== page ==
At least 22 children and six adults have died after Russian or regime air strikes hit a school complex in Syria’s rebel-held Idlib province, in what is thought to be one of the worst attacks on children in the five-and-a-half-long conflict.
Activists and the local civil defence service in Idlib - which neighbours the divided city of Aleppo - sent pictures too graphic for publication of dead children of around seven to ten years of age with bloodied faces and limbs torn off from the force of explosions after six strikes on the village of Hass on Wednesday.
Tiny bodies wrapped in grey blankets were laid out in the village mosque, some with their colourful school bags and books next to them.
Video posted by activists online showed smoke rising from buildings in Hass and rescuers carrying casualties away down a dust-covered road on which several other buildings have been destroyed. While the images and footage cannot be independently verified, they are consistent with monitor and agency reports.
Unicef said that 27 people died in the attacks, while the UK-based Syrian Observatory for Human Rights put the death toll at 35.
“This is a tragedy. It is an outrage. And if deliberate, it is a war crime,” Unicef director Anthony Lake said in a statement, adding that the incident - in which the school was hit repeatedly - was probably the deadliest to hit a school in the entire of Syria’s bloody civil war.
“When will the world's revulsion at such barbarity be matched by insistence that this must stop?” he added.
Syrian state media said that a number of rebels had been killed after strikes on targets in Hass, but did not mention a school or civilian casualties.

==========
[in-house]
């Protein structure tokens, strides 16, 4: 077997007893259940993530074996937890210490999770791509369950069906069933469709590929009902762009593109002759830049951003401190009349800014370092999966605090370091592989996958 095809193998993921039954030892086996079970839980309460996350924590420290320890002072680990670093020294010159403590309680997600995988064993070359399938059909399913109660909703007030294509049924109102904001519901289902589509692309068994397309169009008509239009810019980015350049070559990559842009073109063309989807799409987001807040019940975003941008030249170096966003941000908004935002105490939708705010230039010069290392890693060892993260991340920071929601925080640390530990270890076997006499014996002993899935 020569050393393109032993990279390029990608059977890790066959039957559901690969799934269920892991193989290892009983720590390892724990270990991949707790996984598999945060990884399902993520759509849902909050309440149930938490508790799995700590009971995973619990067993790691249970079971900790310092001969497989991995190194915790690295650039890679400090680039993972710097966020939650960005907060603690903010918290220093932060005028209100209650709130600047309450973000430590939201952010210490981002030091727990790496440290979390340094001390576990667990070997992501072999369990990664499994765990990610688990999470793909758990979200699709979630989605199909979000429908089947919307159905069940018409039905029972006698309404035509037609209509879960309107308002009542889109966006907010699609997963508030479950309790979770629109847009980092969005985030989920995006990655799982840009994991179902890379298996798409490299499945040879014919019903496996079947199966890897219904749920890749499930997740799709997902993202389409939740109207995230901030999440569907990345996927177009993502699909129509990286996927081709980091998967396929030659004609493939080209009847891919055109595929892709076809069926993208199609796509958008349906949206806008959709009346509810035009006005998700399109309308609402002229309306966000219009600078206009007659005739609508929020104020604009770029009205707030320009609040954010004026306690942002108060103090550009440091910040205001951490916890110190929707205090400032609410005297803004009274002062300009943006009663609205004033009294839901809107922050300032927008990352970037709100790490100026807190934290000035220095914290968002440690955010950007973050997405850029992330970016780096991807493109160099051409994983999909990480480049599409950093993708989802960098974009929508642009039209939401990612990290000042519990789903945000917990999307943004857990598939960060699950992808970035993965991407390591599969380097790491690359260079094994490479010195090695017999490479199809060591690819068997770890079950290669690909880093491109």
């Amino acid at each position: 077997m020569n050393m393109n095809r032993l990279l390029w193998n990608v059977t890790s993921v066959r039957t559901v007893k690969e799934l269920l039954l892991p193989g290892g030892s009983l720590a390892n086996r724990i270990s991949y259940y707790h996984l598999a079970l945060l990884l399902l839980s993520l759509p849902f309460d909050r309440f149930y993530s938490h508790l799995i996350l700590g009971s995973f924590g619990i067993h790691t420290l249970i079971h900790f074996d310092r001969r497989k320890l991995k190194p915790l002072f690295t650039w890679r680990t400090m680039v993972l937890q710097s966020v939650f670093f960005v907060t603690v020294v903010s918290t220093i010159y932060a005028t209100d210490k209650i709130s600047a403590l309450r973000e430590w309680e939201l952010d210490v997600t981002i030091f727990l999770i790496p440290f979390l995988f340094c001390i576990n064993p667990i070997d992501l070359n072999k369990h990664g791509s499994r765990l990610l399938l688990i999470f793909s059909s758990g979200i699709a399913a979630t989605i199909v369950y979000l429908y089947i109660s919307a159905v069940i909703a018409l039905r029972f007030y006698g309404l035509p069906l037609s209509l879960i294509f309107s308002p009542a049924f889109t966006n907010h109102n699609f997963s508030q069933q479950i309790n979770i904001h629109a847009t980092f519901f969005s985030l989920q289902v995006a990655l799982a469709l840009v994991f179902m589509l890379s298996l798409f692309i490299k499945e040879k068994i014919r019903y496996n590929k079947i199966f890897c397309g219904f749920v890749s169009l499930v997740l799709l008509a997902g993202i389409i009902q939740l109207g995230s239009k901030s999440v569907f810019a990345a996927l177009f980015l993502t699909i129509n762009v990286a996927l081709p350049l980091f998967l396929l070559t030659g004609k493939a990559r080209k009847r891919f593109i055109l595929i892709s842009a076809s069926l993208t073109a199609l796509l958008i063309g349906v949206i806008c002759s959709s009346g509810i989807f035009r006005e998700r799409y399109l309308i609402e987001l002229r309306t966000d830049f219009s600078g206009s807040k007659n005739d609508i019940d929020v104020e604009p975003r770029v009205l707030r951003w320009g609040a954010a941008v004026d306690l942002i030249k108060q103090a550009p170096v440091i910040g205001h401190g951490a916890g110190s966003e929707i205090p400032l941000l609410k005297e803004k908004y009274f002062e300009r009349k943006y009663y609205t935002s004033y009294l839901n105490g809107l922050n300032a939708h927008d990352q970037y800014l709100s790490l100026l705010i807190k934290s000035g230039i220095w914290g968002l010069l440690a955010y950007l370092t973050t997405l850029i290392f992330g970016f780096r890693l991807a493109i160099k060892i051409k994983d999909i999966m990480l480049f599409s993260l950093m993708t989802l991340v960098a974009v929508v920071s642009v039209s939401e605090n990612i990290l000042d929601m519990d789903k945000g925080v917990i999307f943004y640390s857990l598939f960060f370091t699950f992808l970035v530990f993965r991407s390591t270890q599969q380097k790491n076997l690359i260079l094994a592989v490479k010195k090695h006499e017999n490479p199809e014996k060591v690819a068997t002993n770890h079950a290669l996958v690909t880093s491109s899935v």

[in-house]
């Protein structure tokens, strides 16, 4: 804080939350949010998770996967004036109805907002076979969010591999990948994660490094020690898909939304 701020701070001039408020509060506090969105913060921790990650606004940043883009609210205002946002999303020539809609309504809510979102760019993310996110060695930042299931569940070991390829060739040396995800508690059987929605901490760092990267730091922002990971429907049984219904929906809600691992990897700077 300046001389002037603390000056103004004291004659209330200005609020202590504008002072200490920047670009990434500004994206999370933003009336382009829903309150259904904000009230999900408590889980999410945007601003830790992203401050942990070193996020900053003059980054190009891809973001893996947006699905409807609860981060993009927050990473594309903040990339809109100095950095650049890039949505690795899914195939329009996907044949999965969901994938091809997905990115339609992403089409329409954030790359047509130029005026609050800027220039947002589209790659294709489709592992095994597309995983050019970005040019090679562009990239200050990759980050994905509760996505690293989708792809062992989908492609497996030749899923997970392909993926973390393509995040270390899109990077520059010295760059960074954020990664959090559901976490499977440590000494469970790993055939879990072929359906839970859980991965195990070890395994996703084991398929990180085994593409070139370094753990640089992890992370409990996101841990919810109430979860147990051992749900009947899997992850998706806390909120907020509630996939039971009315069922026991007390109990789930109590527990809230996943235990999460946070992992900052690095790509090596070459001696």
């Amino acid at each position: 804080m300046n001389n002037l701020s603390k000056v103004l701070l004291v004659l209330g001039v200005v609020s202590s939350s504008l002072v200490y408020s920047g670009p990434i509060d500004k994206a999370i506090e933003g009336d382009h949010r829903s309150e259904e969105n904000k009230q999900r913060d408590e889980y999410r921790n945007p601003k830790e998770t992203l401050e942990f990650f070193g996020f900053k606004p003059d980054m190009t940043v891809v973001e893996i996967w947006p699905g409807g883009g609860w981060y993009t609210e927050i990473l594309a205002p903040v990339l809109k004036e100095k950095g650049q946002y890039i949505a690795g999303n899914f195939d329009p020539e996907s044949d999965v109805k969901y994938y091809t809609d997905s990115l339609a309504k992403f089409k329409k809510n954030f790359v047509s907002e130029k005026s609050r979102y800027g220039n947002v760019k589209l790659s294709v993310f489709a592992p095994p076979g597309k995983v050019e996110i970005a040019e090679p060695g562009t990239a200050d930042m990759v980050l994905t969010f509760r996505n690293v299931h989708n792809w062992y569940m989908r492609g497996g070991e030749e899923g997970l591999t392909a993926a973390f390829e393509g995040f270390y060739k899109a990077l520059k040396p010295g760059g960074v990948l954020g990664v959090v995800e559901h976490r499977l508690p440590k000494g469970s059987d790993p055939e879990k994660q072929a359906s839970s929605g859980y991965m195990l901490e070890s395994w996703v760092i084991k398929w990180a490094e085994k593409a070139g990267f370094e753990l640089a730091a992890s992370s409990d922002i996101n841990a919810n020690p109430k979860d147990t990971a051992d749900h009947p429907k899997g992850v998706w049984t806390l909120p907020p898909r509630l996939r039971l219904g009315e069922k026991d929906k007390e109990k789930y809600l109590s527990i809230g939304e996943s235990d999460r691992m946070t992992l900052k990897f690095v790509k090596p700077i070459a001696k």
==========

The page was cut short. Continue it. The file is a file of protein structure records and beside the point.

When asked about the incident, Russia’s ambassador to the UN Vitaly Churkin responded: “It's horrible, horrible. I hope we were not involved.”
Syrian government forces and their Russian ally have been accused by rights groups and Western governments of carrying out indiscriminate attacks on civilian infrastructure several times in the past, and particularly in the renewed offensive to retake rebel-held parts of Aleppo city.
Moscow said on Wednesday that neither Russian or Syrian warplanes have dropped bombs on neighbouring east Aleppo in the past nine days - a claim disputed by monitors and residents in the city.
Idlib province, however, was not included as part of a humanitarian pause announced by Russia last week to allow civilians and rebels to leave the besieged east side of the city.
Wednesday’s attack took the number of civilians killed in air strikes on Idlib to 89 in the past seven days, SOHR reported.
Also on Wednesday, Amnesty International put out a new call for the US to address reports of civilian casualties in coalition air strikes targeting Isis in the north of Syria.
The rights group said that its research pointed to more than 300 civilian deaths in recent US-led bombings, and called for a thorough investigation.
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